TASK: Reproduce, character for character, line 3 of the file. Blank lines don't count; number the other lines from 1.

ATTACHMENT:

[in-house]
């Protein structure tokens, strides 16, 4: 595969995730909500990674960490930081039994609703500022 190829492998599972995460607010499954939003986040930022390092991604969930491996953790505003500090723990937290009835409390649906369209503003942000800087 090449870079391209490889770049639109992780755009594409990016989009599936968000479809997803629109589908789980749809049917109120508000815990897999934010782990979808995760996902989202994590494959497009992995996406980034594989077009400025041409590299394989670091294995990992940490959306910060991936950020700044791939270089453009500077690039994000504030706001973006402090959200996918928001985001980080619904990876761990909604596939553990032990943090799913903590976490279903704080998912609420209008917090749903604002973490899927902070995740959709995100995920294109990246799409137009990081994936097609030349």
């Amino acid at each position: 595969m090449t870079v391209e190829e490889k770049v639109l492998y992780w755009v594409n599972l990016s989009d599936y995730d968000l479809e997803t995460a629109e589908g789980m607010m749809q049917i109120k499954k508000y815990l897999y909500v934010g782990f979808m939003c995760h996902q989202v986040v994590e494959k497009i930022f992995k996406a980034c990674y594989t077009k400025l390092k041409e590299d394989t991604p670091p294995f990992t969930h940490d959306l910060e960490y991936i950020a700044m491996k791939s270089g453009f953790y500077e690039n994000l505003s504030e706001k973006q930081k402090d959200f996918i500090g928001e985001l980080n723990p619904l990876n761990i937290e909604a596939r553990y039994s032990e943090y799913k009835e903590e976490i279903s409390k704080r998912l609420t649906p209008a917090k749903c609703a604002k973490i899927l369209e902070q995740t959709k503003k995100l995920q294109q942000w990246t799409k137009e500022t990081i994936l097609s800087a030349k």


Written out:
């Amino acid at each position: 595969m090449t870079v391209e190829e490889k770049v639109l492998y992780w755009v594409n599972l990016s989009d599936y995730d968000l479809e997803t995460a629109e589908g789980m607010m749809q049917i109120k499954k508000y815990l897999y909500v934010g782990f979808m939003c995760h996902q989202v986040v994590e494959k497009i930022f992995k996406a980034c990674y594989t077009k400025l390092k041409e590299d394989t991604p670091p294995f990992t969930h940490d959306l910060e960490y991936i950020a700044m491996k791939s270089g453009f953790y500077e690039n994000l505003s504030e706001k973006q930081k402090d959200f996918i500090g928001e985001l980080n723990p619904l990876n761990i937290e909604a596939r553990y039994s032990e943090y799913k009835e903590e976490i279903s409390k704080r998912l609420t649906p209008a917090k749903c609703a604002k973490i899927l369209e902070q995740t959709k503003k995100l995920q294109q942000w990246t799409k137009e500022t990081i994936l097609s800087a030349k």